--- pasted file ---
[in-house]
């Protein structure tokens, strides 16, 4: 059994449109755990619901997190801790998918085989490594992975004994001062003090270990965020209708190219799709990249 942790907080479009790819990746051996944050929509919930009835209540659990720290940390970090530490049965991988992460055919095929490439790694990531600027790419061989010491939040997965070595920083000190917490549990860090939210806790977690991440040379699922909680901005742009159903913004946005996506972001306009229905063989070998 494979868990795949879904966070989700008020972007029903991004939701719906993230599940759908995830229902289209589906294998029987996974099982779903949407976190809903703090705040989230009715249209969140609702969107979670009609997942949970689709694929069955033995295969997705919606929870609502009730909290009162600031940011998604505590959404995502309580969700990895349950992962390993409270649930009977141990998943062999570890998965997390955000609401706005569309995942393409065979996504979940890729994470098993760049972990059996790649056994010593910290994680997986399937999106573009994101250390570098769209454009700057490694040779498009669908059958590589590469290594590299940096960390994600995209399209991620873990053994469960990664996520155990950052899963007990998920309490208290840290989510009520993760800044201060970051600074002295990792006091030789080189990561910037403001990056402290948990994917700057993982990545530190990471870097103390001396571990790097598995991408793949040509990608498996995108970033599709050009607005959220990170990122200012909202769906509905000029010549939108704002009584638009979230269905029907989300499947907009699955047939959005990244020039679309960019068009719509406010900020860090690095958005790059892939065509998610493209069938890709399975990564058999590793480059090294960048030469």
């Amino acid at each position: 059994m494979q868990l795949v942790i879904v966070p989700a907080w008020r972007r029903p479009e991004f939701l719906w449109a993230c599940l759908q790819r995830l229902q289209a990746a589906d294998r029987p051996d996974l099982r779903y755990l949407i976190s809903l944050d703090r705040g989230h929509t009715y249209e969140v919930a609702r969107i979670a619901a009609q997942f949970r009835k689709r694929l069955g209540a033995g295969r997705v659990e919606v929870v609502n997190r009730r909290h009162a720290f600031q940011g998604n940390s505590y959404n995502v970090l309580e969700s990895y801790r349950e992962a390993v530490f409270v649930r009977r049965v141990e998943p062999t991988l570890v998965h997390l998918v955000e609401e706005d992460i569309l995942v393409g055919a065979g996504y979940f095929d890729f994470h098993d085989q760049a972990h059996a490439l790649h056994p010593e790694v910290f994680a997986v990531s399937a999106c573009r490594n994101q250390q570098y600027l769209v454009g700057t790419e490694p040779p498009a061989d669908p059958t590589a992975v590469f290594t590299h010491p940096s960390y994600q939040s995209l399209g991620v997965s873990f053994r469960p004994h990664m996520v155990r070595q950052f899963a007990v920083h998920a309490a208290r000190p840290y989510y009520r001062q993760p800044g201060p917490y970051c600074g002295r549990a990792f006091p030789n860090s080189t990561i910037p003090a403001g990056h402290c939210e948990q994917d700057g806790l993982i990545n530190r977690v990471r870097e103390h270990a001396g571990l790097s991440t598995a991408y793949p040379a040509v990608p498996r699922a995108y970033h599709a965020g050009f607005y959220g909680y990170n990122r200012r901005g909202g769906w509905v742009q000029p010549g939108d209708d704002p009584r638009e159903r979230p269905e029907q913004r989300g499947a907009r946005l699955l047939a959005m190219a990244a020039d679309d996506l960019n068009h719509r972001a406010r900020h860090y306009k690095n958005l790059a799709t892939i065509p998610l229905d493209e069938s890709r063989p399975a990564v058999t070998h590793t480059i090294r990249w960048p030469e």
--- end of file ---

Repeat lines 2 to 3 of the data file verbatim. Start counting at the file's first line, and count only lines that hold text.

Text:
């Protein structure tokens, strides 16, 4: 059994449109755990619901997190801790998918085989490594992975004994001062003090270990965020209708190219799709990249 942790907080479009790819990746051996944050929509919930009835209540659990720290940390970090530490049965991988992460055919095929490439790694990531600027790419061989010491939040997965070595920083000190917490549990860090939210806790977690991440040379699922909680901005742009159903913004946005996506972001306009229905063989070998 494979868990795949879904966070989700008020972007029903991004939701719906993230599940759908995830229902289209589906294998029987996974099982779903949407976190809903703090705040989230009715249209969140609702969107979670009609997942949970689709694929069955033995295969997705919606929870609502009730909290009162600031940011998604505590959404995502309580969700990895349950992962390993409270649930009977141990998943062999570890998965997390955000609401706005569309995942393409065979996504979940890729994470098993760049972990059996790649056994010593910290994680997986399937999106573009994101250390570098769209454009700057490694040779498009669908059958590589590469290594590299940096960390994600995209399209991620873990053994469960990664996520155990950052899963007990998920309490208290840290989510009520993760800044201060970051600074002295990792006091030789080189990561910037403001990056402290948990994917700057993982990545530190990471870097103390001396571990790097598995991408793949040509990608498996995108970033599709050009607005959220990170990122200012909202769906509905000029010549939108704002009584638009979230269905029907989300499947907009699955047939959005990244020039679309960019068009719509406010900020860090690095958005790059892939065509998610493209069938890709399975990564058999590793480059090294960048030469």
């Amino acid at each position: 059994m494979q868990l795949v942790i879904v966070p989700a907080w008020r972007r029903p479009e991004f939701l719906w449109a993230c599940l759908q790819r995830l229902q289209a990746a589906d294998r029987p051996d996974l099982r779903y755990l949407i976190s809903l944050d703090r705040g989230h929509t009715y249209e969140v919930a609702r969107i979670a619901a009609q997942f949970r009835k689709r694929l069955g209540a033995g295969r997705v659990e919606v929870v609502n997190r009730r909290h009162a720290f600031q940011g998604n940390s505590y959404n995502v970090l309580e969700s990895y801790r349950e992962a390993v530490f409270v649930r009977r049965v141990e998943p062999t991988l570890v998965h997390l998918v955000e609401e706005d992460i569309l995942v393409g055919a065979g996504y979940f095929d890729f994470h098993d085989q760049a972990h059996a490439l790649h056994p010593e790694v910290f994680a997986v990531s399937a999106c573009r490594n994101q250390q570098y600027l769209v454009g700057t790419e490694p040779p498009a061989d669908p059958t590589a992975v590469f290594t590299h010491p940096s960390y994600q939040s995209l399209g991620v997965s873990f053994r469960p004994h990664m996520v155990r070595q950052f899963a007990v920083h998920a309490a208290r000190p840290y989510y009520r001062q993760p800044g201060p917490y970051c600074g002295r549990a990792f006091p030789n860090s080189t990561i910037p003090a403001g990056h402290c939210e948990q994917d700057g806790l993982i990545n530190r977690v990471r870097e103390h270990a001396g571990l790097s991440t598995a991408y793949p040379a040509v990608p498996r699922a995108y970033h599709a965020g050009f607005y959220g909680y990170n990122r200012r901005g909202g769906w509905v742009q000029p010549g939108d209708d704002p009584r638009e159903r979230p269905e029907q913004r989300g499947a907009r946005l699955l047939a959005m190219a990244a020039d679309d996506l960019n068009h719509r972001a406010r900020h860090y306009k690095n958005l790059a799709t892939i065509p998610l229905d493209e069938s890709r063989p399975a990564v058999t070998h590793t480059i090294r990249w960048p030469e």